Monday, January 13, 2014

Saints, Sportsmen, Sports and Spirituality Two of the Five Things You Might Not Know About the Sacraments

In addition to the fact that there are seven of them, what do you know about the sacraments? Likely answers include: a priest administers most of them, but a deacon and anyone of the baptized faithful can administer a few others. The writer of this blog can never receive one (Holy Orders), but has already received an unlikely other (the Sacrament of the Sick). For Sports and Spirituality purposes, let's consider five things you might not know, or if you do, perhaps this will be in a new context....
1. There are Sacraments and there are sacraments.
The proper noun refers to the seven Sacraments in the Catholic tradition: Baptism, Reconciliation, Eucharist, Confirmation, Marriage, Holy Orders and Sacrament of the Sick. These Sacraments are signs through which the Church manifests and celebrates its faith and God's saving grace.

The common noun "sacrament" in the Catholic tradition can be anyone or anything. For example, pictured here are two prominent symbols in a classroom: the crucifix for Christianity and the hockey stick for its sport. But what if I told you that the hockey stick was a sacrament. How might that be?

Suppose that hockey stick was given to this teacher by his wife on his birthday a year after their twin daughters were born. He loved to play hockey every single day if and as possible, but in the last year, that free time is a thing of the past. Each daughters' special needs trump the need to show up at the rink. 
His sacrifice however has not gone unnoticed. In gratitude for his love, support and assistance, his wife went out of her way to get his hockey stick signed by the great Wayne Gretzky. It says "Congratulations on a big year!" That hockey stick is much more than a finished piece of wood, it's a sacrament.

2. Sacraments are a visible sign of God's invisible grace.
Proper and common noun alike verify this reality and the Nicene Creed attests to it: I believe in things visible and invisible. I do. I believe in things I can never see—like love, God, and the Resurrection, yet God knows us too well. Our humanity demands that we see in order to believe. And that is why the Gospel passage of the Doubting Thomas is of great import.

In John 20: 24-29 we read
Thomas, called Didymus, one of the Twelve, was not with them when Jesus came. So the other disciples said to him, “We have seen the Lord.” But he said to them, “Unless I see the mark of the nails in his hands and put my finger into the nail marks and put my hand into his side, I will not believe.” Now a week later his disciples were again inside and Thomas was with them. Jesus came, although the doors were locked, and stood in their midst and said, “Peace be with you.” Then he said to Thomas, “Put your finger here and see my hands, and bring your hand and put it into my side, and do not be unbelieving, but believe.” Thomas answered and said to him, “My Lord and my God!”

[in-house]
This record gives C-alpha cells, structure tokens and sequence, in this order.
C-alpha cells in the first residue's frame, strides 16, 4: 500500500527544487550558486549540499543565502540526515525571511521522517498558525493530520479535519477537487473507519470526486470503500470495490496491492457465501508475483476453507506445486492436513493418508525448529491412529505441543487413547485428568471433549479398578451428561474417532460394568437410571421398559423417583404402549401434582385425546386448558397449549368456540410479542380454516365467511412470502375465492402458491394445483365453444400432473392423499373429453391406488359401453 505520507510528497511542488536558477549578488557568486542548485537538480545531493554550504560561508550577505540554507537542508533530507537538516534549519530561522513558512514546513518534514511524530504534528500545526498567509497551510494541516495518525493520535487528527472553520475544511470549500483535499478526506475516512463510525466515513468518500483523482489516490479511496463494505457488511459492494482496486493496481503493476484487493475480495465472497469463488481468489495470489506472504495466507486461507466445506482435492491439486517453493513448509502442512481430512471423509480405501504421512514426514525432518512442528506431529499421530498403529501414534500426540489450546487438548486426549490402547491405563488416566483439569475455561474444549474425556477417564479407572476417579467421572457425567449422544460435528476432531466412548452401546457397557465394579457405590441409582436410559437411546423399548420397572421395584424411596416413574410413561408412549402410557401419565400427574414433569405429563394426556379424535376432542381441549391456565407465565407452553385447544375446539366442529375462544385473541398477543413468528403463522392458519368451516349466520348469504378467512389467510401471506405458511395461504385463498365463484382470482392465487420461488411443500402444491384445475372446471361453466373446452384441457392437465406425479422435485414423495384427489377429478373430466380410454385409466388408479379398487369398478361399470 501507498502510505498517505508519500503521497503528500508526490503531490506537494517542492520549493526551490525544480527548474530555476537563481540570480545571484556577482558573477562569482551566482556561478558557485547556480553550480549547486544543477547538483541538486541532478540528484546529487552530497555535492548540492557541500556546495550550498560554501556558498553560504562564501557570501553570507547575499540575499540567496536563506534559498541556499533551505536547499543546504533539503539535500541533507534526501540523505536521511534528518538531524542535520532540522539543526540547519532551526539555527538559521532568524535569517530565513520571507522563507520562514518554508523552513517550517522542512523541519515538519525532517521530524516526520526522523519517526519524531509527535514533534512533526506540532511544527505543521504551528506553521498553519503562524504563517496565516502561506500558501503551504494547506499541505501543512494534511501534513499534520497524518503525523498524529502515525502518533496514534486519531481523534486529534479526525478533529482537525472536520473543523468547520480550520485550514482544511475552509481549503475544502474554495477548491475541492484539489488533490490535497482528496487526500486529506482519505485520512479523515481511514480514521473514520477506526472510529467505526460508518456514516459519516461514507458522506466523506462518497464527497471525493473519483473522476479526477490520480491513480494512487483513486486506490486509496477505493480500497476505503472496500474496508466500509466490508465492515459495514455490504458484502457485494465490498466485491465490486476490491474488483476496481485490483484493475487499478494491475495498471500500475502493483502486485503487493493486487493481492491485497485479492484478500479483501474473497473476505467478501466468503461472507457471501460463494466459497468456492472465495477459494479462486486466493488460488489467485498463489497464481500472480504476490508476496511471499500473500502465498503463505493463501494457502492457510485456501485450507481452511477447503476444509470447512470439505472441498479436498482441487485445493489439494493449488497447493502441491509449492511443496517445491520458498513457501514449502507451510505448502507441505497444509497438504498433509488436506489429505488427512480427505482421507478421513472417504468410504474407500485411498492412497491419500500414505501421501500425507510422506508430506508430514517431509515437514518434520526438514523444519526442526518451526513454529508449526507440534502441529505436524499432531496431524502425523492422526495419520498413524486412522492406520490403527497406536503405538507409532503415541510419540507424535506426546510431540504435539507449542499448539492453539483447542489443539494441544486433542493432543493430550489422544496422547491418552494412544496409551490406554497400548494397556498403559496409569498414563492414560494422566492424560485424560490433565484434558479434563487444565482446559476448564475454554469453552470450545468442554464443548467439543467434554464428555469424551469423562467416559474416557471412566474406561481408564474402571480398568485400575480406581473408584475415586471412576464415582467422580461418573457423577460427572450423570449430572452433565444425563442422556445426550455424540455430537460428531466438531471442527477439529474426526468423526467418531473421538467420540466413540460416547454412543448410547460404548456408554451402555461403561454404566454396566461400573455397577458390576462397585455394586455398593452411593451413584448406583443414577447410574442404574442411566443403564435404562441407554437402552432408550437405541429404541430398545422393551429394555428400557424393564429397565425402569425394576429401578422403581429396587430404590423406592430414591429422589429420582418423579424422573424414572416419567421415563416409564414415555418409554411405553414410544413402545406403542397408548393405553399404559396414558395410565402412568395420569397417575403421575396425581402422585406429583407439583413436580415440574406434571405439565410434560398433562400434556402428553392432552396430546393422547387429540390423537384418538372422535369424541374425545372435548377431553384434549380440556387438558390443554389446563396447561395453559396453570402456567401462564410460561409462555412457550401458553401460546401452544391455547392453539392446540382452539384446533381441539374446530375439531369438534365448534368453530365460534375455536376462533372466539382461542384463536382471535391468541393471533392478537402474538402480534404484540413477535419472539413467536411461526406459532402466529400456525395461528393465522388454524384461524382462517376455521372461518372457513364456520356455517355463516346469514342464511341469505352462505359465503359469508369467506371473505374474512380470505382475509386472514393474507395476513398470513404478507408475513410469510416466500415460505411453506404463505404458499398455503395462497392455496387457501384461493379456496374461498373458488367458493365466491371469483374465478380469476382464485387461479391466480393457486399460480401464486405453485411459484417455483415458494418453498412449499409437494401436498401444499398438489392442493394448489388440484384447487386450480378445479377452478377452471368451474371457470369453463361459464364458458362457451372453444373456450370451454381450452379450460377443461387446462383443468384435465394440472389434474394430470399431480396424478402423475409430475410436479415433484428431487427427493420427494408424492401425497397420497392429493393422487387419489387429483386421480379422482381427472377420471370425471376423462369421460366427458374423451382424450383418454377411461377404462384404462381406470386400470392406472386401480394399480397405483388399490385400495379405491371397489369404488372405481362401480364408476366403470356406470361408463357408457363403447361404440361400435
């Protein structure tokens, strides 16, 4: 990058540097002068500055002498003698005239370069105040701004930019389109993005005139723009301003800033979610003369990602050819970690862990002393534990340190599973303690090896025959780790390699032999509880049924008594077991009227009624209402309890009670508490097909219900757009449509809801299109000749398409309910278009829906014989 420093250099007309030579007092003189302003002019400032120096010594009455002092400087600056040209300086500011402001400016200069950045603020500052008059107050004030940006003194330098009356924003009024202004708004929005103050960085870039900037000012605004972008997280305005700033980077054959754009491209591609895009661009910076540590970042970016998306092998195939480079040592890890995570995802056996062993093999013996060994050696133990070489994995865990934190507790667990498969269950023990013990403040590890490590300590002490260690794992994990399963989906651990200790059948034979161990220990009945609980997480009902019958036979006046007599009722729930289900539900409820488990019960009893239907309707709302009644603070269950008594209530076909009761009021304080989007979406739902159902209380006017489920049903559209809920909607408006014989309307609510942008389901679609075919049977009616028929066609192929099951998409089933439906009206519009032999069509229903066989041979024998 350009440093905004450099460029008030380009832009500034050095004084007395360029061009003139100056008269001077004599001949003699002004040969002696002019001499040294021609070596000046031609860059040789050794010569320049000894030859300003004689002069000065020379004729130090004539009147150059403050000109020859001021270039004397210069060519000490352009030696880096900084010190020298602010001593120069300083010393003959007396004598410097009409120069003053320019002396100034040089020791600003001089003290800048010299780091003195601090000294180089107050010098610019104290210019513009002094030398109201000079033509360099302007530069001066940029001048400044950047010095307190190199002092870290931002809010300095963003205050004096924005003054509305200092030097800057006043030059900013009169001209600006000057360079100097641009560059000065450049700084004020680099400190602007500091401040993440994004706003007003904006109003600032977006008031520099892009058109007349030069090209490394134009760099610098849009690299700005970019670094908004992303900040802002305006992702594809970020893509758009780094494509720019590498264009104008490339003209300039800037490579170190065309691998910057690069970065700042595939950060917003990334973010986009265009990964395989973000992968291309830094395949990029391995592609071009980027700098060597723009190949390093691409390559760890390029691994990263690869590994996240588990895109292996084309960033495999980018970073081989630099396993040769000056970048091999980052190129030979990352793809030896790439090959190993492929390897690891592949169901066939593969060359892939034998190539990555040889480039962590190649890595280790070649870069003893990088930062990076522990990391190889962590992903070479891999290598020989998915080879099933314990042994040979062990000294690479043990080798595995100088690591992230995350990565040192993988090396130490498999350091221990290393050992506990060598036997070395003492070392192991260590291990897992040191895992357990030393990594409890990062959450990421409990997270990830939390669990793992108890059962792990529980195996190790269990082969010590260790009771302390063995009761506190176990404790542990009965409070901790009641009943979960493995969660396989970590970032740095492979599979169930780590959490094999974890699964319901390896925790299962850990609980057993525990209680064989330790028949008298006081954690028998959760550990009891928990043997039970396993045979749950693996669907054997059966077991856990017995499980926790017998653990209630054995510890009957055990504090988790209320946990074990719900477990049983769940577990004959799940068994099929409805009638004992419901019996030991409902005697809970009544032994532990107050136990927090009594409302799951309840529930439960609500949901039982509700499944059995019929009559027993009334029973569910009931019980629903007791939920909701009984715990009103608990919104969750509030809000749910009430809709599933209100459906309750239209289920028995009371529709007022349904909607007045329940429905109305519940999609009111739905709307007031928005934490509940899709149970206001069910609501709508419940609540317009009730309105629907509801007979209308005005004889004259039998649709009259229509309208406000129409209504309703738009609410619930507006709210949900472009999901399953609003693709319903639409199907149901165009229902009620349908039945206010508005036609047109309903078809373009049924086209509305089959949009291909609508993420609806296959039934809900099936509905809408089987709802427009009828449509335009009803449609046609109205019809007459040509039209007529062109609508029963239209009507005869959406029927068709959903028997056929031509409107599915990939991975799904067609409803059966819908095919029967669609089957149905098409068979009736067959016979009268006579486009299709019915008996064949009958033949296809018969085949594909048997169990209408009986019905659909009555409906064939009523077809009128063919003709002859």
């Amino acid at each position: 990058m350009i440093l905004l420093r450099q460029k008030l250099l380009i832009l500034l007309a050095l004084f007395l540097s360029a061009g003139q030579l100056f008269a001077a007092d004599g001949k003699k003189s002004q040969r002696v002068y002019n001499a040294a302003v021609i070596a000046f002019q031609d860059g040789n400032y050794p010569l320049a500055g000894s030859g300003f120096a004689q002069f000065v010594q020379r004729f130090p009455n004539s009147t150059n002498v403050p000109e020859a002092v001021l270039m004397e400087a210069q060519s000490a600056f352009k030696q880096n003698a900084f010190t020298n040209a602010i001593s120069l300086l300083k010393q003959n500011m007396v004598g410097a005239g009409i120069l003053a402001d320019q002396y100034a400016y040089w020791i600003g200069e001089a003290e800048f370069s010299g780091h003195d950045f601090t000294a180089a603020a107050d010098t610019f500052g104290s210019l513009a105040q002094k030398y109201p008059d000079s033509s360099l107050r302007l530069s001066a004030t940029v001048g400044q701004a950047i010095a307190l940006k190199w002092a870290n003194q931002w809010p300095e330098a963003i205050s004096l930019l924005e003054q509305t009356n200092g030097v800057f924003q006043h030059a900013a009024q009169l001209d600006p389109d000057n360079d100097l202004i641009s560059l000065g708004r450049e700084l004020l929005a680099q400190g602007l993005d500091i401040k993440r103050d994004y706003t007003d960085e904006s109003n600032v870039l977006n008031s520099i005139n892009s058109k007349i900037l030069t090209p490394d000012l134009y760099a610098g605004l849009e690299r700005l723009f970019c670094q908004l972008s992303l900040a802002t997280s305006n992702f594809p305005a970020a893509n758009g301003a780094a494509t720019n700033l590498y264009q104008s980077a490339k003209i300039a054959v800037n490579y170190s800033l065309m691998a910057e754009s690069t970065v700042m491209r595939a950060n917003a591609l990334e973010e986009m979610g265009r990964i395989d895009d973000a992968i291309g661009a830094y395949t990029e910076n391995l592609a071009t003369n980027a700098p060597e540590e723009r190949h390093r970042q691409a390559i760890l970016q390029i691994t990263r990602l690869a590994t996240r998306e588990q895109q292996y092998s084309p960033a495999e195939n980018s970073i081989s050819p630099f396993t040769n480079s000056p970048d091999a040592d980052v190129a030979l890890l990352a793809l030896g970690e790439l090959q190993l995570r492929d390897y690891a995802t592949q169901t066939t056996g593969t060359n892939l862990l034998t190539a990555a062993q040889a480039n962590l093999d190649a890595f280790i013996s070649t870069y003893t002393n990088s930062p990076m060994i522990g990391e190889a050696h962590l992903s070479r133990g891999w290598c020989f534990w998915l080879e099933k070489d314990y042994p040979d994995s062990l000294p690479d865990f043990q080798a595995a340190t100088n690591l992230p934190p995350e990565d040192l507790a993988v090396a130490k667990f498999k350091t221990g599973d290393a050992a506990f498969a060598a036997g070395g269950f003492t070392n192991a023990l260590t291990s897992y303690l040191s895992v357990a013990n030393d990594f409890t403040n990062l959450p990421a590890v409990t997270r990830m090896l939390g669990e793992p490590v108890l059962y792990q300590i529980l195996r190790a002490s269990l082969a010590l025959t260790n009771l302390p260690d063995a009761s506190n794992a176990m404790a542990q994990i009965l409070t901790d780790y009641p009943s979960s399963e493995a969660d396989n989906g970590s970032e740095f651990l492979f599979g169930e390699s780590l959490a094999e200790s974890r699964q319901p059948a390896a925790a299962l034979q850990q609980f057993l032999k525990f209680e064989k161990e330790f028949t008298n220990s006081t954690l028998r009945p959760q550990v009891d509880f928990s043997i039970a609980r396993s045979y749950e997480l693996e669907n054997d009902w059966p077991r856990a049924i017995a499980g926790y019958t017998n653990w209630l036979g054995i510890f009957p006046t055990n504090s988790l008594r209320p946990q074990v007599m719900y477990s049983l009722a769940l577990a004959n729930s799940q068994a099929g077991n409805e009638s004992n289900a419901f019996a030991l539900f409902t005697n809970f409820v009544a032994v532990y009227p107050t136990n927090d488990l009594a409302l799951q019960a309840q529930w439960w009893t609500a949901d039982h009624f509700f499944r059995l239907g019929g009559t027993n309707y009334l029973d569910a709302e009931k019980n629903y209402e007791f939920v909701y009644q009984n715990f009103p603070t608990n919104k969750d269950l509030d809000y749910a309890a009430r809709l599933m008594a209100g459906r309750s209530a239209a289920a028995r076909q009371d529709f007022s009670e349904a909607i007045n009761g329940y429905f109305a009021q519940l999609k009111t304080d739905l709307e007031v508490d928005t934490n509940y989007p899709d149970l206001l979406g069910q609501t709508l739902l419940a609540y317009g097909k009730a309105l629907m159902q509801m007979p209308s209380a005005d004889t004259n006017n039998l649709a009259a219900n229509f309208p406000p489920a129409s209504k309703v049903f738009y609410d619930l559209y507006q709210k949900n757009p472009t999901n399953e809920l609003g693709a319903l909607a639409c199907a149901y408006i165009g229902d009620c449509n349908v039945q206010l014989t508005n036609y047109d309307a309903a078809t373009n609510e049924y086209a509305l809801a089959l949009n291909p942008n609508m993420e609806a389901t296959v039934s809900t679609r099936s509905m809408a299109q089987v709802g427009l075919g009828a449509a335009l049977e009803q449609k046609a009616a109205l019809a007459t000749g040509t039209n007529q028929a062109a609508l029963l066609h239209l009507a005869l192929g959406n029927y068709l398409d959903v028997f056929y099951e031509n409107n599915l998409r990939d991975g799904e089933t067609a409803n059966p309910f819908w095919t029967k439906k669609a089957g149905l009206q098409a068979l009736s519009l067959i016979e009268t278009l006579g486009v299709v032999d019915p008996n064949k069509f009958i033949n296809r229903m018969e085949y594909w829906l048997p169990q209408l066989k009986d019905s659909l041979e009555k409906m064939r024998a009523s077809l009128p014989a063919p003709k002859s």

I first encountered this painting on a retreat. Seeing it in person was a highlight from my trip to Rome
I absolutely love Caravaggio's painting "The Incredulity of Saint Thomas" because it depicts a sense that God is willing to meet us more than half way. The Risen Christ has let Thomas, deep into his wound. He lets him touch that which is painful and real. In spite of Thomas' skepticism, He invites him to share in His pain, His Humanity, His Divinity— His resurrection! We often forget that Thomas carried his own wounds. He loved the Lord deeply; Jesus' death was a great loss. A popular public speaker Michael Pritchard says that "pain shared is pain divided." God gives the increase.

Furthermore, the Lord knows we are earthly creatures—we must touch, taste, see and hear to understand. We need the invisible made visible. Sacraments do that. I hear my sins out loud when I confess them to a priest, I taste Jesus' body in the Eucharist, my forehead was dripping with the seal—the chrism oil—used to affirm the promise my parents made at my Baptism. And with the Sacraments come God's grace—a gift, literally a favor. Grace attends to what we need—faith, forgiveness, love, peace, healing, nourishment, etc. 

But we need not go solely to a priest or a church to encounter God's grace. The sacraments can be found in unlikely people and places. Perhaps it was a Yankees baseball game after 9/11 (healing) or a framed picture of Payne Stewart at Pinehurst No. 2, U.S. Open 1999 (love and peace). The sacraments abound if we have the eyes to see them.

Between now and the next posting—the remaining three things you might not know about the sacraments—look for them. Perhaps you will avail yourself to one at daily Mass, perhaps your prayer tonight will be for another. God's grace abounds.

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